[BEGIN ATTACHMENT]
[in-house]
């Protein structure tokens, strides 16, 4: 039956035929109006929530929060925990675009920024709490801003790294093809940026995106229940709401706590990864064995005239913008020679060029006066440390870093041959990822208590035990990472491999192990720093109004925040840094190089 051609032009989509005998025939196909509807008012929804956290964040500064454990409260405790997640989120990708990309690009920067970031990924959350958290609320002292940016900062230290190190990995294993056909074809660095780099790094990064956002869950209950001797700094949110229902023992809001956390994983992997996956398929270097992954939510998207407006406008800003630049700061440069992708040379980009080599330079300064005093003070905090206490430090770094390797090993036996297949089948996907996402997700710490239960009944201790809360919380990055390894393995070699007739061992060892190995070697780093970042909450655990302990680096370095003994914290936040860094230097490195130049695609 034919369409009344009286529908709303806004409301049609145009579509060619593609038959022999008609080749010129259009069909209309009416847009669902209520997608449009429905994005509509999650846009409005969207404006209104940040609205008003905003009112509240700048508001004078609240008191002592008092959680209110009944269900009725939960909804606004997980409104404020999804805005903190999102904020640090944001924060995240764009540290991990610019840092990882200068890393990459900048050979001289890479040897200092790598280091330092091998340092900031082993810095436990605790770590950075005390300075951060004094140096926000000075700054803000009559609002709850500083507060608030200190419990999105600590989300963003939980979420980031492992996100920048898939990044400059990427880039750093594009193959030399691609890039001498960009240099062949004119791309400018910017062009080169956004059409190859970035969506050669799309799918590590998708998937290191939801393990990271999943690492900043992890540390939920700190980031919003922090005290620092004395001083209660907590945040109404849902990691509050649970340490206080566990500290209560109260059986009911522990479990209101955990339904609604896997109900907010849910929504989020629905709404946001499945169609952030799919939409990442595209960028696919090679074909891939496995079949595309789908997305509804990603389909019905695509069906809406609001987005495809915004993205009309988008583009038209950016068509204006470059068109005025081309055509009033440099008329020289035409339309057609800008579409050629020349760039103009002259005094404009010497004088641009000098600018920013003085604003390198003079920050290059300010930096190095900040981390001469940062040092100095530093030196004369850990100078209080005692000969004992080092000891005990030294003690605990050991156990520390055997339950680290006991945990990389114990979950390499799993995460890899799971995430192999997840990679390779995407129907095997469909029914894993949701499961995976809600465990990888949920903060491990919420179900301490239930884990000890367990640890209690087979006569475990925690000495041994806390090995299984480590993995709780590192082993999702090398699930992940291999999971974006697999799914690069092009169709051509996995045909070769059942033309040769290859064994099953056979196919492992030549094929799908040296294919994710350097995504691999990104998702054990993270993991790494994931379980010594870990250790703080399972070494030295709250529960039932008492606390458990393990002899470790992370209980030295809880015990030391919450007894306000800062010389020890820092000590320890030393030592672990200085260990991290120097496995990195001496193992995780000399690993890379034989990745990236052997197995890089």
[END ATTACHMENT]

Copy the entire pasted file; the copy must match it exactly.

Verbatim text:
[in-house]
């Protein structure tokens, strides 16, 4: 039956035929109006929530929060925990675009920024709490801003790294093809940026995106229940709401706590990864064995005239913008020679060029006066440390870093041959990822208590035990990472491999192990720093109004925040840094190089 051609032009989509005998025939196909509807008012929804956290964040500064454990409260405790997640989120990708990309690009920067970031990924959350958290609320002292940016900062230290190190990995294993056909074809660095780099790094990064956002869950209950001797700094949110229902023992809001956390994983992997996956398929270097992954939510998207407006406008800003630049700061440069992708040379980009080599330079300064005093003070905090206490430090770094390797090993036996297949089948996907996402997700710490239960009944201790809360919380990055390894393995070699007739061992060892190995070697780093970042909450655990302990680096370095003994914290936040860094230097490195130049695609 034919369409009344009286529908709303806004409301049609145009579509060619593609038959022999008609080749010129259009069909209309009416847009669902209520997608449009429905994005509509999650846009409005969207404006209104940040609205008003905003009112509240700048508001004078609240008191002592008092959680209110009944269900009725939960909804606004997980409104404020999804805005903190999102904020640090944001924060995240764009540290991990610019840092990882200068890393990459900048050979001289890479040897200092790598280091330092091998340092900031082993810095436990605790770590950075005390300075951060004094140096926000000075700054803000009559609002709850500083507060608030200190419990999105600590989300963003939980979420980031492992996100920048898939990044400059990427880039750093594009193959030399691609890039001498960009240099062949004119791309400018910017062009080169956004059409190859970035969506050669799309799918590590998708998937290191939801393990990271999943690492900043992890540390939920700190980031919003922090005290620092004395001083209660907590945040109404849902990691509050649970340490206080566990500290209560109260059986009911522990479990209101955990339904609604896997109900907010849910929504989020629905709404946001499945169609952030799919939409990442595209960028696919090679074909891939496995079949595309789908997305509804990603389909019905695509069906809406609001987005495809915004993205009309988008583009038209950016068509204006470059068109005025081309055509009033440099008329020289035409339309057609800008579409050629020349760039103009002259005094404009010497004088641009000098600018920013003085604003390198003079920050290059300010930096190095900040981390001469940062040092100095530093030196004369850990100078209080005692000969004992080092000891005990030294003690605990050991156990520390055997339950680290006991945990990389114990979950390499799993995460890899799971995430192999997840990679390779995407129907095997469909029914894993949701499961995976809600465990990888949920903060491990919420179900301490239930884990000890367990640890209690087979006569475990925690000495041994806390090995299984480590993995709780590192082993999702090398699930992940291999999971974006697999799914690069092009169709051509996995045909070769059942033309040769290859064994099953056979196919492992030549094929799908040296294919994710350097995504691999990104998702054990993270993991790494994931379980010594870990250790703080399972070494030295709250529960039932008492606390458990393990002899470790992370209980030295809880015990030391919450007894306000800062010389020890820092000590320890030393030592672990200085260990991290120097496995990195001496193992995780000399690993890379034989990745990236052997197995890089």